Age is one of the main risk factors for suffering a fall, and its incidence increases progressively over the years. What can we do to prevent it? In this space, we detail it.
Falls in older people should be considered a warning sign. So it is necessary to analyze not only the causes but also the consequences and circumstances in which it has occurred.
The World Health Organization (WHO) defines the term “fall” as the involuntary event that makes you lose your balance and hit the body on the ground or other firm surface that stops you.
Age is one of the main risk factors for suffering a fall, and its incidence increases progressively over the years. Also, the risk of falls causing serious injury, or even death, increases with age.
Do you know what the risk factors for falling are?
Fall risk factors can be intrinsic or extrinsic. Let’s see in detail, which are the most frequent.
They are those who depend on the person, either by the aging process itself or by the circumstances that occur at that time. Intrinsic factors are the most influential and include the following:
- We are having suffered a previous fall.
- Eye disorders, such as cataracts or decreased visual acuity.
- Muscular atrophy and musculoskeletal disorders.
- Vestibular problems that affect balance.
- Cognitive impairment.
Age is a risk factor for falls. However, many environmental factors can also play a role.
This includes the factors that depend on the environment that surrounds the elderly. At home level, there may be poor lighting, clutter, uneven or slippery floors, rugs or cables. Also, the use of inadequate footwear can increase the risk of falls.
Another important place is the bathroom; the existence of bathtubs or shower trays without the proper handles can increase the risk of falls. On the street, the factors that increase the risk of falls for older people are:
- The uneven or slippery pavement.
- Traffic lights of short duration.
- The absence of ramps.
On the other hand, abrupt movements and short rise or fall times also influence the means of transport. There are certain medicines that, by their action, increase the risk of falling, especially those that exert their action at the level of the central nervous system.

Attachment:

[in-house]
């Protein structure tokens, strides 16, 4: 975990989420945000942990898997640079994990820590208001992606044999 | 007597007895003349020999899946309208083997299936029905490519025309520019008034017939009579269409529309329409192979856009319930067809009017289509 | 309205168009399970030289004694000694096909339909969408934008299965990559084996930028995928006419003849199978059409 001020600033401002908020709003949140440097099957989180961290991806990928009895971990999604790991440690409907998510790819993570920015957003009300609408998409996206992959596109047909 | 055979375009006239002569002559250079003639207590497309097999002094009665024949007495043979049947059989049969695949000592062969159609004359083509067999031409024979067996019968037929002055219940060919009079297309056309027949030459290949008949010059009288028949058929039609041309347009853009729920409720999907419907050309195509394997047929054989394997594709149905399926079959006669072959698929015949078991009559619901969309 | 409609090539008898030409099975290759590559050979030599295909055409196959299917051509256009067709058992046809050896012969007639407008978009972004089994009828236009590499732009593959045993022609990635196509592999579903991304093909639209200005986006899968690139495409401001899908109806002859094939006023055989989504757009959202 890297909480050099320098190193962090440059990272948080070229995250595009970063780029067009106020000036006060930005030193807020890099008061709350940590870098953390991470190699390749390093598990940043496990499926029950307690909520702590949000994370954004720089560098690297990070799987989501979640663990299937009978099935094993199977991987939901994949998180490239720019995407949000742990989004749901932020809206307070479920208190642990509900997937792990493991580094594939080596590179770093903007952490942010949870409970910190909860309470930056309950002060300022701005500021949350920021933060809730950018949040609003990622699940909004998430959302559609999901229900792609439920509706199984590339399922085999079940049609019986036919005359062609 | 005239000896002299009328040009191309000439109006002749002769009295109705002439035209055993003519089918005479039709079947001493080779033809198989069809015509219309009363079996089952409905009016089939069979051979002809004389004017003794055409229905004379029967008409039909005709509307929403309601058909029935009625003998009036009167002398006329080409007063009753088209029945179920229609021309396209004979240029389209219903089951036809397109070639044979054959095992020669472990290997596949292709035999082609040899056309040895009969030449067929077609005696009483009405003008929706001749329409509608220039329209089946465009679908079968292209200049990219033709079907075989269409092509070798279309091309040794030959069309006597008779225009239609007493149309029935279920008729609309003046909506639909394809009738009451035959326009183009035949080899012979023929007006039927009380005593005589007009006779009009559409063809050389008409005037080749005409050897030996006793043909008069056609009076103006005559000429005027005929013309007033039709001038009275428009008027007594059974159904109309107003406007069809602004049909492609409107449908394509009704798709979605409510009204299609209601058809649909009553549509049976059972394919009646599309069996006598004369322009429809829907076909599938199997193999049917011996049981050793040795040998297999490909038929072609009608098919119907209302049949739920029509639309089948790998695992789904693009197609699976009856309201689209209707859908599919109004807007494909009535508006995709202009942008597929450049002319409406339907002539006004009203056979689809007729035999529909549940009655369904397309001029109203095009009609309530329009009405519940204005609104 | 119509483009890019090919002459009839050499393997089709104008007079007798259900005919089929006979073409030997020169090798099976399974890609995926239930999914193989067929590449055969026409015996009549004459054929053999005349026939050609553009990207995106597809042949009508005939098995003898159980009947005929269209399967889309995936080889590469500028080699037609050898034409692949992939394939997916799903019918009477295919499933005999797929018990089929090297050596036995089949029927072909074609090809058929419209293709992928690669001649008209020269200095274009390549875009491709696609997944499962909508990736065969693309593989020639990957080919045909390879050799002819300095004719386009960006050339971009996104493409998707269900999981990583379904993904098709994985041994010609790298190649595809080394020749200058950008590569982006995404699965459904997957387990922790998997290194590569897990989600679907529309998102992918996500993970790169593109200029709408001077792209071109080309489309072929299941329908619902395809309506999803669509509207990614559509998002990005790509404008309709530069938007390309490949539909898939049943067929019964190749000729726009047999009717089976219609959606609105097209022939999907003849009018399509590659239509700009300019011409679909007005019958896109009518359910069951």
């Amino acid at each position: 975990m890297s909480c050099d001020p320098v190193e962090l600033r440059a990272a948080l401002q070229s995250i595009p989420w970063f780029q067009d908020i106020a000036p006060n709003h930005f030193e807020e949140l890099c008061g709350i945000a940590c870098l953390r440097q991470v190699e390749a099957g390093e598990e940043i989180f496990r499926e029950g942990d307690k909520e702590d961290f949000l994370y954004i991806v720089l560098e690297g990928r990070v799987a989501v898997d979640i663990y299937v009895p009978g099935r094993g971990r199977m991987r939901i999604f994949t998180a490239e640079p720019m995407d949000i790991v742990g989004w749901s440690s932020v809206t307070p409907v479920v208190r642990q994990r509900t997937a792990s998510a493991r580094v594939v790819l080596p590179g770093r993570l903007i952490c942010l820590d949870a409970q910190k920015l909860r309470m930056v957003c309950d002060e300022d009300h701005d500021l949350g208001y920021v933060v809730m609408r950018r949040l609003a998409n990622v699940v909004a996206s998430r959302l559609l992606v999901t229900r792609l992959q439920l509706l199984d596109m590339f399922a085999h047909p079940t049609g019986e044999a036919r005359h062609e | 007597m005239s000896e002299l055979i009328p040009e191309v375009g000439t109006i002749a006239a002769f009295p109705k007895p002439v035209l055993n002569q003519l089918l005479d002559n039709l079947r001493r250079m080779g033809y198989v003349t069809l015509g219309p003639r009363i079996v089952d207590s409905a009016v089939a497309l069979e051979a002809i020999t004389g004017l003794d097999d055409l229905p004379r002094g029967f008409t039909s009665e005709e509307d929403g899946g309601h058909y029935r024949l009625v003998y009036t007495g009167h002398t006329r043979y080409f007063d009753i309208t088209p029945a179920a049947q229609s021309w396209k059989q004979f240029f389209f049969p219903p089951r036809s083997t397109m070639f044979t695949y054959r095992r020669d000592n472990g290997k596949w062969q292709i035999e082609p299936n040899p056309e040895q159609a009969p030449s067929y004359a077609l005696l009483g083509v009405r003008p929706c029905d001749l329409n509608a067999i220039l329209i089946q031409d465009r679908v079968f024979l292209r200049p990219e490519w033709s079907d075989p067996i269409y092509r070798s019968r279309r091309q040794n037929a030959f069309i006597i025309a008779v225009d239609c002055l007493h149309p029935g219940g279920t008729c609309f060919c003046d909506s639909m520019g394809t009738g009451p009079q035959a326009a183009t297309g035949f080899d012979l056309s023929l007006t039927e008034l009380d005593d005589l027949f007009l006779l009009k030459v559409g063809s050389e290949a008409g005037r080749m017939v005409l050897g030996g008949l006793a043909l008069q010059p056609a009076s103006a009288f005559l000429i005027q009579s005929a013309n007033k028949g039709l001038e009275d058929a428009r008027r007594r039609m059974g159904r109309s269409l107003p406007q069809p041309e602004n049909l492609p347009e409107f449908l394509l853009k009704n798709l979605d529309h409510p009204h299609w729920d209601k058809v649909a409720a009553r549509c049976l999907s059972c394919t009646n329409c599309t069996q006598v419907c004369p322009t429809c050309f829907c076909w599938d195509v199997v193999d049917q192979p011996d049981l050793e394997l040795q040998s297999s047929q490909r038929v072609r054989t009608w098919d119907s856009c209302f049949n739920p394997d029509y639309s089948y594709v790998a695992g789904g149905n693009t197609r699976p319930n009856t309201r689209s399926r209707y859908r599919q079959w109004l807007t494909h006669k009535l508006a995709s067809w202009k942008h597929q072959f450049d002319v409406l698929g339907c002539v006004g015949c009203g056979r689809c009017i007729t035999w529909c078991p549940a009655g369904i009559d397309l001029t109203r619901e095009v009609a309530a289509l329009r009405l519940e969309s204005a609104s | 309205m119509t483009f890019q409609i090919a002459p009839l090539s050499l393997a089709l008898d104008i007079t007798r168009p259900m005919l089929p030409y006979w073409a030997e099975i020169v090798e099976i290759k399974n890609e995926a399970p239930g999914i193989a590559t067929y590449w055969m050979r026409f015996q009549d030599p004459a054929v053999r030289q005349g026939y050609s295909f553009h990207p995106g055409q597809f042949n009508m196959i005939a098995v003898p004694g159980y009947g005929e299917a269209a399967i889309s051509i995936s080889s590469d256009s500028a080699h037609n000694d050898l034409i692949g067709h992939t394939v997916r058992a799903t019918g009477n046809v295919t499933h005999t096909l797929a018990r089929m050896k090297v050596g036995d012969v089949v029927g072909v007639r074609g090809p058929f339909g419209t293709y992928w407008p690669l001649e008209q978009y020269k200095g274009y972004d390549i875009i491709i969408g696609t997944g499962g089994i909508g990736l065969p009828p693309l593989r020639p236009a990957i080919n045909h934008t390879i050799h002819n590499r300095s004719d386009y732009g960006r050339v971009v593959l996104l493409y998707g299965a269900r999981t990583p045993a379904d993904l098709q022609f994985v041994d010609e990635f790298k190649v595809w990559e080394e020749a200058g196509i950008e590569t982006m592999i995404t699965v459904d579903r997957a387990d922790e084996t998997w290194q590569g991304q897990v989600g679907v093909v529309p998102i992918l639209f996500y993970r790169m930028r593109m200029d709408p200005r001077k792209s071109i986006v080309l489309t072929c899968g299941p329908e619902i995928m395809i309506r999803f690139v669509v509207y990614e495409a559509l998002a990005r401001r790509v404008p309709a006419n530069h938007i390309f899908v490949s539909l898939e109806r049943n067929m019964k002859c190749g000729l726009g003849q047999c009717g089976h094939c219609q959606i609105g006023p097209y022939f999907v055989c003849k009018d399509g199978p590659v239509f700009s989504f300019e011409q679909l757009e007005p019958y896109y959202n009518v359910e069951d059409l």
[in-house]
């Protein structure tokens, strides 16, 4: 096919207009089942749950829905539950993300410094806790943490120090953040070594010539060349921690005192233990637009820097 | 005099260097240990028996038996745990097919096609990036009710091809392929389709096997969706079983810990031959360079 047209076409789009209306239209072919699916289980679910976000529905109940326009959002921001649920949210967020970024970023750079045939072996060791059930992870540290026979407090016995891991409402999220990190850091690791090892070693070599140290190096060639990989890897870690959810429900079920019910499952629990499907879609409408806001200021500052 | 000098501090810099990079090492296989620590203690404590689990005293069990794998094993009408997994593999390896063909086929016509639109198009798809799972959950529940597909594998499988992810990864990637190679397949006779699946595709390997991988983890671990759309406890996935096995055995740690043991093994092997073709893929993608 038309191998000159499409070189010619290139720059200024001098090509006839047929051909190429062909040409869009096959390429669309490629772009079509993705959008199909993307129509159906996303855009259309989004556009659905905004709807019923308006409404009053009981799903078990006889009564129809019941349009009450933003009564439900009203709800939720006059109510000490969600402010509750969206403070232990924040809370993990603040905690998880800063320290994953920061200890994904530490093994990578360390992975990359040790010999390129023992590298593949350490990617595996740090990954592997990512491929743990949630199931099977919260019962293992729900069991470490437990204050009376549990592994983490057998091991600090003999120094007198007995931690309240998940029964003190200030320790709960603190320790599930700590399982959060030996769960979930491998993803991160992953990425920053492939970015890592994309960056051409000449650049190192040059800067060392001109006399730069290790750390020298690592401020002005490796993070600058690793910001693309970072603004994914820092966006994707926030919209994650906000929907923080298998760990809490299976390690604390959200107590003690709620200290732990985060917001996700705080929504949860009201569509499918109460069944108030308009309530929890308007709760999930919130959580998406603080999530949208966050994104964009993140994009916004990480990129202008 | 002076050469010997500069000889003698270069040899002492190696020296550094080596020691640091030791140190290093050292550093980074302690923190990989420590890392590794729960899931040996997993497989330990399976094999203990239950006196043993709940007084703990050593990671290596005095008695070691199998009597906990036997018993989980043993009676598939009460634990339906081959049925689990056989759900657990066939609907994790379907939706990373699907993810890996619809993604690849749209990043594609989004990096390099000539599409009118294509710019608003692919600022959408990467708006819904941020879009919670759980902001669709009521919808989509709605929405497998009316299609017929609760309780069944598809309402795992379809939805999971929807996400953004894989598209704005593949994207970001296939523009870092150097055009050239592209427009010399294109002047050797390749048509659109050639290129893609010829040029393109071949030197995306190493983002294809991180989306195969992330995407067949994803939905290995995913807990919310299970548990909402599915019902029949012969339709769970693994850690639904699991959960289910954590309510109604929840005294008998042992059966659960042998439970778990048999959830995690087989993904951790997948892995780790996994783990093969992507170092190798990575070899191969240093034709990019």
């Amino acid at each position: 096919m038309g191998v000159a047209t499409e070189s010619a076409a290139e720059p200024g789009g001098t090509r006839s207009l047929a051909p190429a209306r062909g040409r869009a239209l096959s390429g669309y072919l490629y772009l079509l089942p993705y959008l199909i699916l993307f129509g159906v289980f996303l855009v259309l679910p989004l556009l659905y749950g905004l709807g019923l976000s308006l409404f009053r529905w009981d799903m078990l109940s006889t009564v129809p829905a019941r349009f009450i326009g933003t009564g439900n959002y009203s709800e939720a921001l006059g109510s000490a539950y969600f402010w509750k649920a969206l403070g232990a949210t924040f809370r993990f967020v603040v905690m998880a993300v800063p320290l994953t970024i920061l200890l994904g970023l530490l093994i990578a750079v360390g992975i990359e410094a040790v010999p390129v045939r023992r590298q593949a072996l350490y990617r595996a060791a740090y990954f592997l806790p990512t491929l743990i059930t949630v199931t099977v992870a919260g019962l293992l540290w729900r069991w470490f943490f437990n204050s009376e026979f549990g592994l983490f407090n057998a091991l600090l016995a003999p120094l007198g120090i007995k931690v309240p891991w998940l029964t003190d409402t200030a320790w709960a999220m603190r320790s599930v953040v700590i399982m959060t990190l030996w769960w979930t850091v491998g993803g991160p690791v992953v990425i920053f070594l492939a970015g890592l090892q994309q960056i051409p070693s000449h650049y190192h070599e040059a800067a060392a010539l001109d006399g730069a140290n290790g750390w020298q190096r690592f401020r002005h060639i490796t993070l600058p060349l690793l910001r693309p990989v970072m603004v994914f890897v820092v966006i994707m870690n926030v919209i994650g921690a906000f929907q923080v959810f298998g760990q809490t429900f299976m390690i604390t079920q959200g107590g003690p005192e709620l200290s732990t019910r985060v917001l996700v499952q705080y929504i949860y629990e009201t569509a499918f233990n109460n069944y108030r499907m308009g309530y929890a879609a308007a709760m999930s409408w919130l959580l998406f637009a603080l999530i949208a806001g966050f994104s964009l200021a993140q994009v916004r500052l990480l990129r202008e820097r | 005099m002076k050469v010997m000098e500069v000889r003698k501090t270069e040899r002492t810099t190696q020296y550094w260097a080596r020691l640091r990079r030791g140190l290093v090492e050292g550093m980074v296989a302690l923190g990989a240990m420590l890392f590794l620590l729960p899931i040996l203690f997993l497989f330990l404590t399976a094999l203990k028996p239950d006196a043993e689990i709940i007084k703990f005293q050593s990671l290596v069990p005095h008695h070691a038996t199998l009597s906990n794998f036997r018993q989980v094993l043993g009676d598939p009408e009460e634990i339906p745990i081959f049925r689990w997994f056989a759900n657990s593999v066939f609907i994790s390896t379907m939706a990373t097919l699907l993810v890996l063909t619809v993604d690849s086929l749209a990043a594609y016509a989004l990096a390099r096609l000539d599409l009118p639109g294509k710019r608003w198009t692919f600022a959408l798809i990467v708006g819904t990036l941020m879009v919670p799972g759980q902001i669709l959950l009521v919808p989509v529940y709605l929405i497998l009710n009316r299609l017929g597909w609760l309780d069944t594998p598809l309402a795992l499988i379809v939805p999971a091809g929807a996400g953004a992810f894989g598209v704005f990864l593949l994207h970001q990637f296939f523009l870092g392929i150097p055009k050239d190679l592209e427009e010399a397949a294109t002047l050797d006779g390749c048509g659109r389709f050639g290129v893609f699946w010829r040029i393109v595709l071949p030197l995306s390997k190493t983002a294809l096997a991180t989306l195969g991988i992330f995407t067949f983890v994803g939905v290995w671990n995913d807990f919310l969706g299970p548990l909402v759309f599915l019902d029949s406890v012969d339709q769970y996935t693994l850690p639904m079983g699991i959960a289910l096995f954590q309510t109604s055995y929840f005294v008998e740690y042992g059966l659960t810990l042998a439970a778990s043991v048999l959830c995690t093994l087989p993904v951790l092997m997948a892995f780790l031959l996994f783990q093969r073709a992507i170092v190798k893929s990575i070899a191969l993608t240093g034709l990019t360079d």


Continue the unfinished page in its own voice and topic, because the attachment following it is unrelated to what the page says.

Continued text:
Consequences of falls in older people
The consequences of falls can be classified into three groups:
They are those directly associated with the fall, such as fractures, sprains or wounds. Those that occur when the older person is alone, usually make it impossible for them to get up, and this can cause signs of hypothermia or dehydration, among others.
The emotional impact a fall can cause includes fear of a recurrence. This causes, in many cases, the affected person to decrease their usual activities.
Falls lead to an increase in the resources necessary to care for the affected person. On the other hand, at the health level, the number of consultations, hospital admissions, surgeries or rehabilitation increases.
How can falls be prevented in older people?
To prevent falls, it is useful to make the necessary changes in the home, such as installing adequate lighting, keeping the bathroom floor dry, putting non-slip mats or adjusting the height of the bed.
If there are stairs in the house, make sure all the steps are regular and non-slip, and that there is a fixed railing on both sides of the stairs.
Making some adjustments within the home can help reduce the risk of falling in older adults.
It includes a series of measures aimed at reducing the risk of falls in older people. The objective is for the older person to be autonomous so that they can be at home for as long as possible.
The practice of mild or moderate-intensity exercise is recommended. In this way, strength increases, depression decreases, joint pain improves and the risk of diabetes and cardiovascular disease decreases. Also, it is advisable to check both the glasses and the hearing aids periodically.
It consists of knowing the factors that have caused the fall and acting on them to prevent its recurrence.
All measures aimed at the rehabilitation necessary to restore the optimal state of the elderly are included. Also, the affected person must be taught to get up after the fall.
To do this, it is recommended to rotate the body to support the knees, to get into a crawling position and get up using a nearby object.
It is estimated that 30% of those over 65, and 50% of those over 80, suffer at least one fall per year. Prevention should include different health professionals and people in their immediate environment.